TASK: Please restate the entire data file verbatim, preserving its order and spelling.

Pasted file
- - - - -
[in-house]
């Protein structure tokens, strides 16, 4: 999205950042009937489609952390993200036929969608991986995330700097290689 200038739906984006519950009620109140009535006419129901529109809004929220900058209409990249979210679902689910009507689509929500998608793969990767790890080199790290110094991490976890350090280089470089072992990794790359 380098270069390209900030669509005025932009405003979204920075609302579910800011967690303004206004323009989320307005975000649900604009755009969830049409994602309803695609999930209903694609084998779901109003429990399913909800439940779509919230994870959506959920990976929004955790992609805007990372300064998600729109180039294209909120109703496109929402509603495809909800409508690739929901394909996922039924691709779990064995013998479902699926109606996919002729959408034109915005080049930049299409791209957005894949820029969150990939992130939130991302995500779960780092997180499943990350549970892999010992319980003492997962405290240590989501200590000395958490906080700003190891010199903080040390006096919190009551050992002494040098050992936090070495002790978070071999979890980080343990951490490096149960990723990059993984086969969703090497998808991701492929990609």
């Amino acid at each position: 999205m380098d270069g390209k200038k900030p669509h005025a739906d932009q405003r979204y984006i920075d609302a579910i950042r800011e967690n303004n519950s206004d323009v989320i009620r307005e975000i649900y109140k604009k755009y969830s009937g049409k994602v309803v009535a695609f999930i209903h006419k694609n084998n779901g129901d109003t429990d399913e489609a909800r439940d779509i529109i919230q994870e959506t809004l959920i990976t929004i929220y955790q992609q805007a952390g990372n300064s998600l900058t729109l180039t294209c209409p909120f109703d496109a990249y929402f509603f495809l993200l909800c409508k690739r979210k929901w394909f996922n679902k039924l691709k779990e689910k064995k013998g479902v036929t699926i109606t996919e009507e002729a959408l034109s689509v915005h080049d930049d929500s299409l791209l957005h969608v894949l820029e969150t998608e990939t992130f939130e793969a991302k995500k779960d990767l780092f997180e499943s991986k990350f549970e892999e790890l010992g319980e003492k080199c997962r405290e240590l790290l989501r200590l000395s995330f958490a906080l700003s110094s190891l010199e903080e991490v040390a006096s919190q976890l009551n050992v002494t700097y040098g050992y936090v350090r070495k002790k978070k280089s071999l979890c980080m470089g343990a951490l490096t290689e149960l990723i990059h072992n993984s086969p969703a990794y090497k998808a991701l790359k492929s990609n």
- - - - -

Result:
[in-house]
């Protein structure tokens, strides 16, 4: 999205950042009937489609952390993200036929969608991986995330700097290689 200038739906984006519950009620109140009535006419129901529109809004929220900058209409990249979210679902689910009507689509929500998608793969990767790890080199790290110094991490976890350090280089470089072992990794790359 380098270069390209900030669509005025932009405003979204920075609302579910800011967690303004206004323009989320307005975000649900604009755009969830049409994602309803695609999930209903694609084998779901109003429990399913909800439940779509919230994870959506959920990976929004955790992609805007990372300064998600729109180039294209909120109703496109929402509603495809909800409508690739929901394909996922039924691709779990064995013998479902699926109606996919002729959408034109915005080049930049299409791209957005894949820029969150990939992130939130991302995500779960780092997180499943990350549970892999010992319980003492997962405290240590989501200590000395958490906080700003190891010199903080040390006096919190009551050992002494040098050992936090070495002790978070071999979890980080343990951490490096149960990723990059993984086969969703090497998808991701492929990609």
């Amino acid at each position: 999205m380098d270069g390209k200038k900030p669509h005025a739906d932009q405003r979204y984006i920075d609302a579910i950042r800011e967690n303004n519950s206004d323009v989320i009620r307005e975000i649900y109140k604009k755009y969830s009937g049409k994602v309803v009535a695609f999930i209903h006419k694609n084998n779901g129901d109003t429990d399913e489609a909800r439940d779509i529109i919230q994870e959506t809004l959920i990976t929004i929220y955790q992609q805007a952390g990372n300064s998600l900058t729109l180039t294209c209409p909120f109703d496109a990249y929402f509603f495809l993200l909800c409508k690739r979210k929901w394909f996922n679902k039924l691709k779990e689910k064995k013998g479902v036929t699926i109606t996919e009507e002729a959408l034109s689509v915005h080049d930049d929500s299409l791209l957005h969608v894949l820029e969150t998608e990939t992130f939130e793969a991302k995500k779960d990767l780092f997180e499943s991986k990350f549970e892999e790890l010992g319980e003492k080199c997962r405290e240590l790290l989501r200590l000395s995330f958490a906080l700003s110094s190891l010199e903080e991490v040390a006096s919190q976890l009551n050992v002494t700097y040098g050992y936090v350090r070495k002790k978070k280089s071999l979890c980080m470089g343990a951490l490096t290689e149960l990723i990059h072992n993984s086969p969703a990794y090497k998808a991701l790359k492929s990609n």